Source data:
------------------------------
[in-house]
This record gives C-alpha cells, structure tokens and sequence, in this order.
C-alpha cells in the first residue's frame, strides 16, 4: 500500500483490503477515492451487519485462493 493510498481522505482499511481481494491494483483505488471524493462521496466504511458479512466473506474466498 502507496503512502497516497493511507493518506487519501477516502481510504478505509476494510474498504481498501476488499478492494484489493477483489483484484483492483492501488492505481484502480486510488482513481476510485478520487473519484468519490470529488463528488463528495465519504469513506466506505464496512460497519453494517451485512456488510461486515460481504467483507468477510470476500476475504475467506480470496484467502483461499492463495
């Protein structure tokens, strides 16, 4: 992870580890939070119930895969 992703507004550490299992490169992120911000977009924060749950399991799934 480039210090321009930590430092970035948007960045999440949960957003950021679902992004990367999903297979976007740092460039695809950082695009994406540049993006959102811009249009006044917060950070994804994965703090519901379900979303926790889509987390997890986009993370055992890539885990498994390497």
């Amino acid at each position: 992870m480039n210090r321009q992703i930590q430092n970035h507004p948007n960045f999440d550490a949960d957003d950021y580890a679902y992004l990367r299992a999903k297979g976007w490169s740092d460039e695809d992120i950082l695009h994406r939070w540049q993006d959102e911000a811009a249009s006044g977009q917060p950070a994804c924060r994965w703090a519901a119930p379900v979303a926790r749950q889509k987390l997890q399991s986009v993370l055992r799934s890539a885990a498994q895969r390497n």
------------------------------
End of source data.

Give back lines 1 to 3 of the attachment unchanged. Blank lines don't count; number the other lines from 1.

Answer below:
[in-house]
This record gives C-alpha cells, structure tokens and sequence, in this order.
C-alpha cells in the first residue's frame, strides 16, 4: 500500500483490503477515492451487519485462493 493510498481522505482499511481481494491494483483505488471524493462521496466504511458479512466473506474466498 502507496503512502497516497493511507493518506487519501477516502481510504478505509476494510474498504481498501476488499478492494484489493477483489483484484483492483492501488492505481484502480486510488482513481476510485478520487473519484468519490470529488463528488463528495465519504469513506466506505464496512460497519453494517451485512456488510461486515460481504467483507468477510470476500476475504475467506480470496484467502483461499492463495